Dumplings, mini-pancakes like crispy banh khot or banh can, wraps like goi cuon (fresh cold spring rolls), sizzling banh xeo crepes, banh gio dumplings, and rice paper-based creations that are rolled or grilled follow.

6. Nutritious value

Since most Vietnamese food is high in nutrients, maintaining a balanced diet is easy for me even if I dine out most of the time. If you select a soup, a heaping serving of crisp greens and high-protein soy bean sprouts will be served alongside.

Visit any typical working-class (com binh dan) restaurant in the area, and you’ll find a steam table piled high with a variety of freshly cooked veggies.

In general, vegetarian (chay) food is widely available in Vietnam, particularly on the two days each month that relatives honor departed loved ones.

You practically never see wrinkled, stale, old veggies or garnishes in Vietnam because Vietnamese customers want fresh food.

7. Illumination

The majority of Vietnamese dishes are flavorful and light, with light sauces and broths that won’t make you feel bloated. Many people consume soups every day, typically made with rice or egg noodles and topped with an abundance of fresh veggies.

Heavy fried meats and vegetables that may be found elsewhere, as well as thick, creamy sauces that make you feel sleepy, are absent. Additionally, Vietnamese people prefer to grill and marinade meat and seafood than frying them in oil.

This delicious appetizer, sup mang cua (asparagus crab soup), strikes the ideal balance between the crab, asparagus, and corn; it’s light and flavorful.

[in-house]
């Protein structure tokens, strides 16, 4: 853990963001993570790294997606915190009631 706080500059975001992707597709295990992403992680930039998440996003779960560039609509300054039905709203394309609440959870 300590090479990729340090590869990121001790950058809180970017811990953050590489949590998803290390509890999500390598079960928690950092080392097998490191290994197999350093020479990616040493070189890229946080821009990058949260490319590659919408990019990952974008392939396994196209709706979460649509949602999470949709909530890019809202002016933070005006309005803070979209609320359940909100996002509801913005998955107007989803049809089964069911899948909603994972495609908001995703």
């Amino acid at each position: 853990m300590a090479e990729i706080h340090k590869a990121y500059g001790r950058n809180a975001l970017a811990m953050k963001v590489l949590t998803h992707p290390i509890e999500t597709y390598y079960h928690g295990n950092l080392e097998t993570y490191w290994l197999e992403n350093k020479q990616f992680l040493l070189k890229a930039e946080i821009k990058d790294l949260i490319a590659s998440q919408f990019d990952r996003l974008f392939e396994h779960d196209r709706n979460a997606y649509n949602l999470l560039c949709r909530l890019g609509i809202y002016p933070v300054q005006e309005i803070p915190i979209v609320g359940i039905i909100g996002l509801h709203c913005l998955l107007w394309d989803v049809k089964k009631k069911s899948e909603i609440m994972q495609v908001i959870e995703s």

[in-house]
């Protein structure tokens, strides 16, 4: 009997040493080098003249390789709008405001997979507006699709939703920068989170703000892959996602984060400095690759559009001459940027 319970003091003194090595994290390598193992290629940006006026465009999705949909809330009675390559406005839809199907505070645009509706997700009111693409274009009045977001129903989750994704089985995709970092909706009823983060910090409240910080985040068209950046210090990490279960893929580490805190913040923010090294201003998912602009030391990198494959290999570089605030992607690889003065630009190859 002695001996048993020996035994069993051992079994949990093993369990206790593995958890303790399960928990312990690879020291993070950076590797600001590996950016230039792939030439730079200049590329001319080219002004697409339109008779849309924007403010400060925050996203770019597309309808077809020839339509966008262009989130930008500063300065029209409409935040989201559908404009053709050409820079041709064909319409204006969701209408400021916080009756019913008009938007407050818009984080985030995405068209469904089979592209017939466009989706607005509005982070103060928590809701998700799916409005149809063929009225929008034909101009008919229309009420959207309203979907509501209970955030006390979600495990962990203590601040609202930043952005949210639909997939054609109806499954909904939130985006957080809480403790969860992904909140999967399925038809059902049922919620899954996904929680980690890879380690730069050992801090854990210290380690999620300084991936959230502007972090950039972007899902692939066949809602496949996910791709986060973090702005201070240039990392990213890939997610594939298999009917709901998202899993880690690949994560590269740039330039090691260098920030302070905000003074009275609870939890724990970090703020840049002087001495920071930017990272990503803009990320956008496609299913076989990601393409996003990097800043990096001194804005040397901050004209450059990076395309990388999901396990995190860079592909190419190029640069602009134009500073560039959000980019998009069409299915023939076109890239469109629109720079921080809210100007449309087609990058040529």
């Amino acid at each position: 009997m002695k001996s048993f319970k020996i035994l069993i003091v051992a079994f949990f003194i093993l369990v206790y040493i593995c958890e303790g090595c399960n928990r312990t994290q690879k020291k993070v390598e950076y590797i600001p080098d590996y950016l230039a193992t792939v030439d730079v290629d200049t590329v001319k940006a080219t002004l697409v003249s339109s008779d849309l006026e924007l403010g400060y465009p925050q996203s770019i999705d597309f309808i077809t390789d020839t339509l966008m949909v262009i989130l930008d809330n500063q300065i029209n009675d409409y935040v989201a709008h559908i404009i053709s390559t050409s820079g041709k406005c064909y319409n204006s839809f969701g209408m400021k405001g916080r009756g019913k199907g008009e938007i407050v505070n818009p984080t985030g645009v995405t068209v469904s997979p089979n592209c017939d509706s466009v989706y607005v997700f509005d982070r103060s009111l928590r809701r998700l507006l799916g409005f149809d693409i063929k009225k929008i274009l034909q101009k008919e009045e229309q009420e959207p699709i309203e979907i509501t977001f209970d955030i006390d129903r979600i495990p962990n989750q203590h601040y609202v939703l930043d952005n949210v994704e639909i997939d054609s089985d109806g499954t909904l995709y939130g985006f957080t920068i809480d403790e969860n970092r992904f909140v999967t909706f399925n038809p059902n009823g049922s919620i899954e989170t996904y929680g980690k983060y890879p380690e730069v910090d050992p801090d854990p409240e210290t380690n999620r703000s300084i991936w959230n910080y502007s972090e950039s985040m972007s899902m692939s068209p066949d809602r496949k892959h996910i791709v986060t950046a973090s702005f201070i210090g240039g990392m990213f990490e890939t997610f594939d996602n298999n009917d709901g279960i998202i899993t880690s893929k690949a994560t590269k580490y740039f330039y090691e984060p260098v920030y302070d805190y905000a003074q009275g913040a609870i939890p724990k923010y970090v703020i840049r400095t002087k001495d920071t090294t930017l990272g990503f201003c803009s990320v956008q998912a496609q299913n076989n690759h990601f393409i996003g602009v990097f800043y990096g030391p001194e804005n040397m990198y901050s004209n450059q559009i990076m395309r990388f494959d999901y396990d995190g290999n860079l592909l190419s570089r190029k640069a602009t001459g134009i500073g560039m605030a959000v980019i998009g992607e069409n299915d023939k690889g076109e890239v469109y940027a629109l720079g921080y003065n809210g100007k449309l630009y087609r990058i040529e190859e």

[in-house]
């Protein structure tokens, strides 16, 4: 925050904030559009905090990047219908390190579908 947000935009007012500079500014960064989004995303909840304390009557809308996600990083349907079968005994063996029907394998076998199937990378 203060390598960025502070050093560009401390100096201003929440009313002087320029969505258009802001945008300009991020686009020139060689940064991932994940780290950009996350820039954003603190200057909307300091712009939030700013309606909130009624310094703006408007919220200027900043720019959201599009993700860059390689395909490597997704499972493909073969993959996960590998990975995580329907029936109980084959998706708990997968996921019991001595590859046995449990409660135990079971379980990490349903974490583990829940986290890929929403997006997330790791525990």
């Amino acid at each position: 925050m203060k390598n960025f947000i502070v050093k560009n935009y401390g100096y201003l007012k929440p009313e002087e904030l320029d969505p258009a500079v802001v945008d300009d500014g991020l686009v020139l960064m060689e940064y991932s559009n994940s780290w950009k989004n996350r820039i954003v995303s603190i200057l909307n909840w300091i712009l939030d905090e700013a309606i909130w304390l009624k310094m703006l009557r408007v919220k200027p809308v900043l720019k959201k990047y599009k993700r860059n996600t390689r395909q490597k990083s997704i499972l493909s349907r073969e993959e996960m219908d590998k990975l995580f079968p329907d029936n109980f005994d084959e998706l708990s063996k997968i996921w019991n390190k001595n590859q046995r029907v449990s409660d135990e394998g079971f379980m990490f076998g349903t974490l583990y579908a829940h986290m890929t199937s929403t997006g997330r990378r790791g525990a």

This lau ca tam (sturgeon) is another example of a light broth-based meal that will blow your socks off! Hotpot foods are cooked in broth.

8. Low price

If local food satisfies the other requirements, price becomes irrelevant. If the meal is bad, what good is it cheap? We have some of the greatest and most affordable meals in Vietnam—a hard combination to top!

I typically eat well, spending between VND100,000 and VND120,000 (US$4.30-5) per day on well made meals that generally contain unprocessed products. I usually dine outside for all of my meals. A light dinner usually costs around VND15,000 to VND30,000, breakfast between VND15,000 and VND30,000, and lunch between VND30,000 and VND50,000.

There are upscale restaurants that charge VND200,000-300,000 ($9-13) and much more, if that’s what you’d want. With such a wide selection, you may get exactly what you want for the amount you’re prepared to spend.

9. At any moment

Vietnamese people usually eat rice for lunch and a light meal in the evenings, after starting the day with a robust soup or banh mi baguette.

In Vietnam, mealtimes are not set in stone. The majority of foods are available day or night. When I visit to other countries and find out that certain foods are only served during particular hours of the day, it drives me absolutely nuts.

Would you want to have breakfast of bun rieu cua crab noodle soup? I get it frequently in the morning, so don’t worry. In the evening, perhaps? accessible in the vicinity. Rather than in the morning, how about a banh mi in the evening? On any major street, all you have to do is glance left or right to spot a banh mi stall. What about banh uot pork with noodles or barbecued bun thit nuong for breakfast? Simple to locate!

10. The banh mi

The national snack is this delicious baguette sandwich, which costs between VND10,000 and VND20,000 (US$0.45 and $0.90) at a normal street vendor or bakery. It’s light, tasty, diversified, and deserving of a point all by itself.

If you’re in the mood for a big feast, you can get upscale versions that cost up to VND50,000 and have a ton of pork and other stuff.

There are an apparently limitless number of variations of banh mi made with various toppings and sauces. It is inexpensive, fast, and features both fresh and pickled veggies, making it the ideal meal to eat on the run.

What piques your interest in flavor?

The great thing about food preferences is that everyone has a unique set of criteria to consider.